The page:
I see Angel’s Trumpets all over Los Angeles. Guess what? These Australian imports can be poisonous.


Pitcher Plants are found in many places, not just Australia. They trap insects in their evil little vases and have been known to devour whole rats. You can buy them at California Carnivores.


Deadly Nightshade and Oleander also call Australia home. Can everything in Australia kill you?

If danger and beauty are your thing, you can find many Australian plants at the magnificent Seaside Gardens in Carpenteria. Not only do they sell rare imported plants but they also have demonstration gardens for Australian, South African, and California natives. They were doing drought tolerant before we had a drought. You can also go to australianplants.com and order some plants online.


Finally, may I recommend Wicked Plants by Amy Stewart. Witty, informative, and chock full of great illustrations, Stewart will take you on a tour of the villainous botanicals lurking in your own back yard. Yes, Australia, we too can be devious here in the states. Maybe it’s because you’re beautiful, bad, and mysterious, but I believe you and I are made for each other, mate.



Going Native


When I lived in Brooklyn I had a teeny tiny container garden (above). I’d lovingly haul water out to my terrace every day and meticulously examine each potted plant for signs disease or general discontent. I’d fantasize about the day when I’d have a yard with a garden. Fast forward to me moving cross-country to Los Angeles and getting my wish.

Now we have a house of our own with yard a-plenty in scorching North Hollywood and I’ve learned that there is a world of difference between east coast container gardening and west coast yard gardening. I needed schooling so signed up for California native gardening classes at the Theodore Payne Foundation. Theodore Payne’s design courses are fantastic and they often have special lecture offerings on top of their standard design and maintenance classes. I’ve taken the “Three Part Design” course twice. Over the course of a few weeks you create a design for your property and then the class and teacher critique it and help steer you in the right direction. All the teachers are great but I highly recommend the brilliant Andreas Hessing of ScrubJay Studios. Andreas is a purist; he only designs California native gardens.  If you are lucky enough to be invited to his home and see what he’s done with his own property, you’ll see why he’s one of the best designers in LA. Here are a few photos of his own garden below.




I’ve also fallen in love with the Las Pilitas website which has a wealth of information on individual plants and also offers plant suggestions for your zip code, soil type, and watering preferences. The predominant message is: go native or go home.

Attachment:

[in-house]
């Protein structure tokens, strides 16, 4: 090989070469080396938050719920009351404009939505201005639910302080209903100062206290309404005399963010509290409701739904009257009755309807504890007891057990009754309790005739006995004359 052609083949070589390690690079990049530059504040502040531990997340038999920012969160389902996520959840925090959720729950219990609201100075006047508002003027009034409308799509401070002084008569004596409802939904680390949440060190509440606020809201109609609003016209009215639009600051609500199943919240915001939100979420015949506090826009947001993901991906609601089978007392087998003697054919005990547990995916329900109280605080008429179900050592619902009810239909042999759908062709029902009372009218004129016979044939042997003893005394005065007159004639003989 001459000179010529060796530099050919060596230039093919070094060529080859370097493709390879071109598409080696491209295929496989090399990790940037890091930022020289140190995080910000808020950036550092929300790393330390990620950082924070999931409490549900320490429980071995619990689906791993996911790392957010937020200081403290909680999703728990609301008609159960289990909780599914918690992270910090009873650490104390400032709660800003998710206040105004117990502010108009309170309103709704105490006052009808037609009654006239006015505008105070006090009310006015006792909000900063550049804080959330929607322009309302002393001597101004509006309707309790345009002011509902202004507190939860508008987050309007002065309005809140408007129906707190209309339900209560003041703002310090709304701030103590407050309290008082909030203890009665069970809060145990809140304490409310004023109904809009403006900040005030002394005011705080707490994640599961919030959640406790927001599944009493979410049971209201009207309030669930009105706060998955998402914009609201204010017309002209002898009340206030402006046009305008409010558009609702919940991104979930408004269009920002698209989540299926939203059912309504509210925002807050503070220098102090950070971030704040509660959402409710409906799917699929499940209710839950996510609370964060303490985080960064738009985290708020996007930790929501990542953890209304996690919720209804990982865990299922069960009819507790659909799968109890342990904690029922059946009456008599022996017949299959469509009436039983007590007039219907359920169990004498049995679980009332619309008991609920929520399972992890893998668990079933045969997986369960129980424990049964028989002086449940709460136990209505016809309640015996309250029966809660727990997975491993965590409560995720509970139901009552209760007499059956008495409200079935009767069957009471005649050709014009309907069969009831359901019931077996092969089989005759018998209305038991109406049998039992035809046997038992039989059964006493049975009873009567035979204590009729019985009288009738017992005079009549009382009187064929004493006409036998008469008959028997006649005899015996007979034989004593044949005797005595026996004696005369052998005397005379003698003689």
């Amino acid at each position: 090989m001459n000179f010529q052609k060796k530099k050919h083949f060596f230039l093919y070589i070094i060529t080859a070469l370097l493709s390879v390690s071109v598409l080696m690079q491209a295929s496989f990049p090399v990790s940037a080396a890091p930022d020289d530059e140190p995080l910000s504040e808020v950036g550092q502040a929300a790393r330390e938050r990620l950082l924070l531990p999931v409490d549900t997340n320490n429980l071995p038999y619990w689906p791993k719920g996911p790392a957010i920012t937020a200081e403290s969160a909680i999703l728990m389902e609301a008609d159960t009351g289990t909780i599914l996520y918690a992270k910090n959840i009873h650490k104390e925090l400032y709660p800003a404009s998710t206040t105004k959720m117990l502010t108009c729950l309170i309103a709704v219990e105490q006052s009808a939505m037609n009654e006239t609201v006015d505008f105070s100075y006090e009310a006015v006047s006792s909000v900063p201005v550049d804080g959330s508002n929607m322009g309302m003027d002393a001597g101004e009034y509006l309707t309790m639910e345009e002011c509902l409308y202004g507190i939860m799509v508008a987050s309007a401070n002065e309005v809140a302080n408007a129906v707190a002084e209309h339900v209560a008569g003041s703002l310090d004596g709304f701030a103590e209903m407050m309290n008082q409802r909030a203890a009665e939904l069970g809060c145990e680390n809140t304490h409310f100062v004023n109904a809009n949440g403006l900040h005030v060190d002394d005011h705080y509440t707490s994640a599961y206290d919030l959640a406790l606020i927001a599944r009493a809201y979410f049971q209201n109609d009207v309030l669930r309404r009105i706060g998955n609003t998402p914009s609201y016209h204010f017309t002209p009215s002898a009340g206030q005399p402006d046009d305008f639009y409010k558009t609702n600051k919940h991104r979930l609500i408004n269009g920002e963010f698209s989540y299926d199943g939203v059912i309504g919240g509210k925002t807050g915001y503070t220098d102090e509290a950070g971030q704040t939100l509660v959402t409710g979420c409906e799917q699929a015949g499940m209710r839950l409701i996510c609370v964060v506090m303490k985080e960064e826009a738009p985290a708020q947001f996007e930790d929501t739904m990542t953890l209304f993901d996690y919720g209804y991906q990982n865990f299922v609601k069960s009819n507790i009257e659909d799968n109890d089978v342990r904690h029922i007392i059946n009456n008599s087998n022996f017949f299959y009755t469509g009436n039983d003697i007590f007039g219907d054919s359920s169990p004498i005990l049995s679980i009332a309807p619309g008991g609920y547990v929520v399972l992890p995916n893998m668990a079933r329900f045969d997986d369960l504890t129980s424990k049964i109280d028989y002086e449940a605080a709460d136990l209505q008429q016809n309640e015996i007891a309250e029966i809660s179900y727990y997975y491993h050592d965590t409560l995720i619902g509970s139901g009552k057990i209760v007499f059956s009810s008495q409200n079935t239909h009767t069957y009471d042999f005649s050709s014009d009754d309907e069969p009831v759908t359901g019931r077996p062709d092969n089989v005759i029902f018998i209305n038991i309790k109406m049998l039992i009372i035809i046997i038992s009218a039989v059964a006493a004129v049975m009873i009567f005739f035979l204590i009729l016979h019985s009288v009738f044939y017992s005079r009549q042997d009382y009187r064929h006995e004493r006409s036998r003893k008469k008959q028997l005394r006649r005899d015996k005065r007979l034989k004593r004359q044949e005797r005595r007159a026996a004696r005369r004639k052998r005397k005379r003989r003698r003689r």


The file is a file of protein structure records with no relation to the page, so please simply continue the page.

You do not enter the state of California without being schooled on the importance of water and energy conservation. I’ve joked that everyone is handed a bushel of kale and a Prius when they cross the California border and that’s not really all that far off. Theodore Payne also turned me on to the lawn removal rebate through the Los Angeles Department of Water and Power. I applied and was almost immediately approved for it. The city will essentially reimburse you for the cost of removing your water sucking lawn and replacing it with drought tolerant plants, permeable mulch, and pathways up to a certain amount. Applying is easy and I know that other areas such as Burbank have comparable programs. Make sure to read the rules carefully and don’t start removing your lawn before you have applied and are approved. Free money to landscape with!

Removing a lawn properly, however, is no easy task. You must first remove all the existing turf. For me, with over 7000 sq ft of verdant majesty, this proved daunting. The most efficient way is to rent a turf cutter or hire someone to remove it for you, I chose the latter. Finding someone in LA who removes turf professionally took some doing. Most landscape folks don’t typically do this work. After a few estimates and a lot of research, I finally went with Bottoms Up Gardens and in one single day the entire 7000 plus sq. ft. of turf were gone and the yard covered in organic mulch which is the perfect blank canvas. Gwyny Pett and her team at Bottoms Up are charming, efficient, and knowledgable. They stand by their turf removal and even came back to my house a few weeks later to dig up a few stubborn patches that returned free of charge. Here are a few pictures of our yard, still very much in progress. From lawn to wildflower mayhem which is only the beginning. We are about to go into the peak season for native gardens and wild flowers and I have some big plans.

After removing the turf, it’s ideal to kill all the existing seeds so that your grass won’t re-germinate. The greenest way to do this is through solarization or baking the area under clear plastic for two months. The best time to start is late July through mid September when the temperatures are highest. First, dig a trench around the area you want to solarize then cover the area with clear plastic and dump the earth back into the ditch, trapping the edges of the plastic down to create a tight seal. After two months of baking in the sun, most seeds will be done for. Sadly, I started my lawn removal too late in the season to solarize so I occasionally still need to weed a few patches to keep the grass from coming back. For a more comprehensive step by step, take the “Look Ma, No Lawn” class at Theodore Payne.

Stay tuned for the evolution of our garden and my successes and failures with California natives and other drought tolerant plants. Now I just need to convince Tim to get a goat or two.